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Press release: One billion people on the verge of an energy revolution

  • 2018 will be the commercial tipping point for solar energy.
  • Without fossil fuels or grid technology, we can empower a billion people. 
  • New technology and a dramatic fall in costs make off-grid solar viable in the developing world. 
  • Households in developing countries would immediately save up to 80% by switching to solar technology and energy storage technology from diesel and petrol.

27 November. new report by Crown Agents published today claims that solar power is on the cusp of delivering an energy revolution across the developing world. This revolution is being made possible by a dramatic fall in the costs of implementing solar projects coupled with massive advances in energy storage and monitoring technology.
Financing, not technology, is the key to the solar revolution
To help launch this revolution, Crown Agents are calling on donors and investors to shift their approach to solar. 
So far a preoccupation with upfront capital expenditure, and a failure to grasp the long-term return on investment from next-generation solar, have hampered the scaling of solar across the developing world. 
But new technology has dramatically reduced costs. And this technology means off-grid solar systems can now deliver and store electricity consistently, allowing communities to be powered sustainably without depending on diesel generators.
The real cost of off-grid solar power (including battery storage) is now below 20 cents per kWh, compared to at least 60 cents per kWh of energy generated from small diesel and petrol generators. Households in developing countries would immediately save up to 80% by switching to solar technology and energy storage technology from diesel and petrol.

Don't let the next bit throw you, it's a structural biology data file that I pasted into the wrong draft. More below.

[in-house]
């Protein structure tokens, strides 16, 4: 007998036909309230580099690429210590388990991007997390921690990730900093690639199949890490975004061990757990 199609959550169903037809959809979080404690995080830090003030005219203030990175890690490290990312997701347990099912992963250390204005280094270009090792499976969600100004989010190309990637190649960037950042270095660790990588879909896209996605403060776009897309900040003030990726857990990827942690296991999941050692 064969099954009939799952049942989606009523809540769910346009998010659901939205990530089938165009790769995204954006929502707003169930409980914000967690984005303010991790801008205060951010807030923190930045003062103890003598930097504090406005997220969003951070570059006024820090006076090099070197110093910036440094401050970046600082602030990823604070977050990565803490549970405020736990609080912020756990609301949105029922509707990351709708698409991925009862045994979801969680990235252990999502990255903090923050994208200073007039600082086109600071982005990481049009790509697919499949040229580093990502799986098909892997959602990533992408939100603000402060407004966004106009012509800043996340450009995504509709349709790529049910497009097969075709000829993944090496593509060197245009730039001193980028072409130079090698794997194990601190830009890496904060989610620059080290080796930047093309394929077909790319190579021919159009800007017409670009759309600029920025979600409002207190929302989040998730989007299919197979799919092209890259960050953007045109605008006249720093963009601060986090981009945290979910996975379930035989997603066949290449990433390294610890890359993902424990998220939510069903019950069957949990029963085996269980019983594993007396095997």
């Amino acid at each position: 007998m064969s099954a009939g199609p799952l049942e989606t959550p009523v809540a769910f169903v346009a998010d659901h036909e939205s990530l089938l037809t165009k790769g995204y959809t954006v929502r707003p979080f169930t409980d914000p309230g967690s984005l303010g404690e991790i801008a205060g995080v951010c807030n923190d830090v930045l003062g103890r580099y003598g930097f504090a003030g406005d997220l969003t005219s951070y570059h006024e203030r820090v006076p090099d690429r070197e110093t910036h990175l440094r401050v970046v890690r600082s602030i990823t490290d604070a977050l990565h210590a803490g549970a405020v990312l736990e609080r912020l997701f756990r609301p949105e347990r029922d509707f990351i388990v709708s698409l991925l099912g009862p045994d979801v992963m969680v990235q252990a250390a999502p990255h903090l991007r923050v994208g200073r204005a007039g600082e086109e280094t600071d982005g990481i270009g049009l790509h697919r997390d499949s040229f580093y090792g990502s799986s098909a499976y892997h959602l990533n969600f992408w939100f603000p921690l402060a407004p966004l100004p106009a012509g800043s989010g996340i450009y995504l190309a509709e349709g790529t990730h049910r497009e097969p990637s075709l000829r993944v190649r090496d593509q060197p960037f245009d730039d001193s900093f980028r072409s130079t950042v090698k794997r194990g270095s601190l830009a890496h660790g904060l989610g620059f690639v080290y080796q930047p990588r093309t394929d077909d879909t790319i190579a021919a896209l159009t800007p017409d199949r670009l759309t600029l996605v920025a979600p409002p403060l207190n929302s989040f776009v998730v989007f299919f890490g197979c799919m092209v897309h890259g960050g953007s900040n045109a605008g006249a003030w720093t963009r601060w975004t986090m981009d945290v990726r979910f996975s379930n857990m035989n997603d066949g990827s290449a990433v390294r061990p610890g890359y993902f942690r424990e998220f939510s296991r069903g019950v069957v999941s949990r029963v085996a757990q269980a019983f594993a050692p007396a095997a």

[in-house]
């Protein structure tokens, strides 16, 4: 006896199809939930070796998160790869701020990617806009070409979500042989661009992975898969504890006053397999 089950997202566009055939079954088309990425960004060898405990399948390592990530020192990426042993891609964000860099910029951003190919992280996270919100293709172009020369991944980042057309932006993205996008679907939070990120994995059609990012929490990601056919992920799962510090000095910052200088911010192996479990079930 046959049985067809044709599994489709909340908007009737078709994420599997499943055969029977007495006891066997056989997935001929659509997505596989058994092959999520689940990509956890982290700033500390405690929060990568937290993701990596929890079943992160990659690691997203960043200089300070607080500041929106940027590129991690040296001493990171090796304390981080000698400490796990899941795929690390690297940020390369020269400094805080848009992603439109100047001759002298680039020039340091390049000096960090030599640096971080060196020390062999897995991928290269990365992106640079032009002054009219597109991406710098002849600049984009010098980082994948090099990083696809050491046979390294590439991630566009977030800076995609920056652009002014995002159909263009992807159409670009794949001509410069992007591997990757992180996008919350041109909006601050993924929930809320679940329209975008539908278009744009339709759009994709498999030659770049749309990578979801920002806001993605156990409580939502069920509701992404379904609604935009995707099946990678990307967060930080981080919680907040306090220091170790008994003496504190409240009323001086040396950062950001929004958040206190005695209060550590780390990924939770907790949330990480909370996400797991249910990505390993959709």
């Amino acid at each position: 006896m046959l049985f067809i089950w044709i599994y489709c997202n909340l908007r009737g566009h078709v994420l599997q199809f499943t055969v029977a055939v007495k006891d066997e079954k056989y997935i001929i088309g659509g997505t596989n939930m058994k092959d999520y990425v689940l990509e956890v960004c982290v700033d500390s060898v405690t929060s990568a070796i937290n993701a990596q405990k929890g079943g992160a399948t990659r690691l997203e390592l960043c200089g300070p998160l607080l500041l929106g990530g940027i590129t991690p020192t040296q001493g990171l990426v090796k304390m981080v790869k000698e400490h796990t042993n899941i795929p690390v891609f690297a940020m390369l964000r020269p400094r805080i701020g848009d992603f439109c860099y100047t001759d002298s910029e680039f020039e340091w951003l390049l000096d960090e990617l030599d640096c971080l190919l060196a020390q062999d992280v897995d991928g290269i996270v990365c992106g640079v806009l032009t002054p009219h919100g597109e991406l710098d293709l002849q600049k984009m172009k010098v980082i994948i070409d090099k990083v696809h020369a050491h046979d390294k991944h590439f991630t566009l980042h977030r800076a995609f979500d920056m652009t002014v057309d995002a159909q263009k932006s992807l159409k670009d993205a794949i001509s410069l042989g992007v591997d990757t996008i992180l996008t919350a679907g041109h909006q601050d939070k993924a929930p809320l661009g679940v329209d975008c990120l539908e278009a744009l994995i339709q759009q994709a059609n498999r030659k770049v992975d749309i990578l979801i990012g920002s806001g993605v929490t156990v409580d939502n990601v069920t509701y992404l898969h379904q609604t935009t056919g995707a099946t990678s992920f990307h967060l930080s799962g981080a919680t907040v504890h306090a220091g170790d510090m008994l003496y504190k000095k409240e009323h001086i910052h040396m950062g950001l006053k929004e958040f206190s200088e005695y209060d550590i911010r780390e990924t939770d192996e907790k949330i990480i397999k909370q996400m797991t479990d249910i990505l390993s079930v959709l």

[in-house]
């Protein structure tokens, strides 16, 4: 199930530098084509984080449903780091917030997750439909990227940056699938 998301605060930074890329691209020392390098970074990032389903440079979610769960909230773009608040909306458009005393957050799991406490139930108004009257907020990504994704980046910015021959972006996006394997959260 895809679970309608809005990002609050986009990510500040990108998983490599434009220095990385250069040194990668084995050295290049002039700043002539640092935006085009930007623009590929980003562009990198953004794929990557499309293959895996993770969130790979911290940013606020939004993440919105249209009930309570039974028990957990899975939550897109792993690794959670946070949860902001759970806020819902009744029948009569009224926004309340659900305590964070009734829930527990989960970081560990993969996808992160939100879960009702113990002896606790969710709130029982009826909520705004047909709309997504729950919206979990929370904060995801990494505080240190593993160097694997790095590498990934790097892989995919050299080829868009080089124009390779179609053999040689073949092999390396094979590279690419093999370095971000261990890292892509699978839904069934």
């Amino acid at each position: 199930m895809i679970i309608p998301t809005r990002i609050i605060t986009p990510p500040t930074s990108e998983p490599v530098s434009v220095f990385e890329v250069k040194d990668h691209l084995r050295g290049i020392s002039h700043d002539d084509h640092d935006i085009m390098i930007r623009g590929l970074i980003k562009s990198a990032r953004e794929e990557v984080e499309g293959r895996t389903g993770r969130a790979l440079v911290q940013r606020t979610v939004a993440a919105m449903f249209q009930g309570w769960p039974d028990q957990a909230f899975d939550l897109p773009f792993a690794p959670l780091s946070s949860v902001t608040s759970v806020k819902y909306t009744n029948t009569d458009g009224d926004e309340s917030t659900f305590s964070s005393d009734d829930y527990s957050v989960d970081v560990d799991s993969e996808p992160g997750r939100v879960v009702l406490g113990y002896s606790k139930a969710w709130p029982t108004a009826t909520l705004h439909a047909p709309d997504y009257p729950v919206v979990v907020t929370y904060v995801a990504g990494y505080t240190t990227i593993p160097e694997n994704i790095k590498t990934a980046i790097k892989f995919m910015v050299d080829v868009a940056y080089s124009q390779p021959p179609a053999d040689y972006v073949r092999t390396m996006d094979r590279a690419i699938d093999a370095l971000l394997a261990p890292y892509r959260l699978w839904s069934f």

This report shows that advances in technology have enabled solar energy to be cheaper and more reliable than ever before. Now we need governments, donors and the private sector to get behind solar in a bold way to reach the 1.1 billion people living without electricity today.”
Fergus Drake, Chief Executive of Crown Agents.  

Turns the lights on for the final billion people without power
There are as many people living without electricity today – approximately 1.1 billion people – as there were in the days of Thomas Edison’s first light bulb. This holds people back and weakens growth across some of the world’s poorest countries. And while centralised, grid-delivered power is expanding, it is unlikely that it will ever be able to close the energy gap. 
At the moment diesel generators are the only option for keeping the lights on in communities across Africa, Asia and the Middle East. And they are hugely damaging to the environment, very inefficient and expensive to run. 
But the situation is changing.   
Smart technology changes the rules
The electric-vehicle market has recently sparked innovation in lithium-battery technology, and this technology is now being applied to solar energy. The new battery-storage technology means off-grid, solar power can now be stored locally and used 24 hours a day. 
Crucially, new technology also means solar capacity can be monitored accurately, right down to device level. Up till now it has been difficult to monitor consumption accurately; this meant resources were not always allocated correctly, and the result was power shortages and waste. 
Now, smart technology can monitor consumption accurately, which means that off-grid solar systems can be installed and maintained cost-efficiently and cost-effectively, however remote the location.   
Time for funders to act 
Crown Agents has already delivered more than 11 megawatts peak of solar generating capacity to support public-service delivery in emerging economies, and right now it is actively supporting new off-grid solar projects across Africa. But much more needs to be done. 
The technology exists. The solar revolution can begin. It is now up to governments and donors across all sectors to finance this green, sustainable revolution. Their investment could finally empower over a billion people across the developing world. 

Read the report



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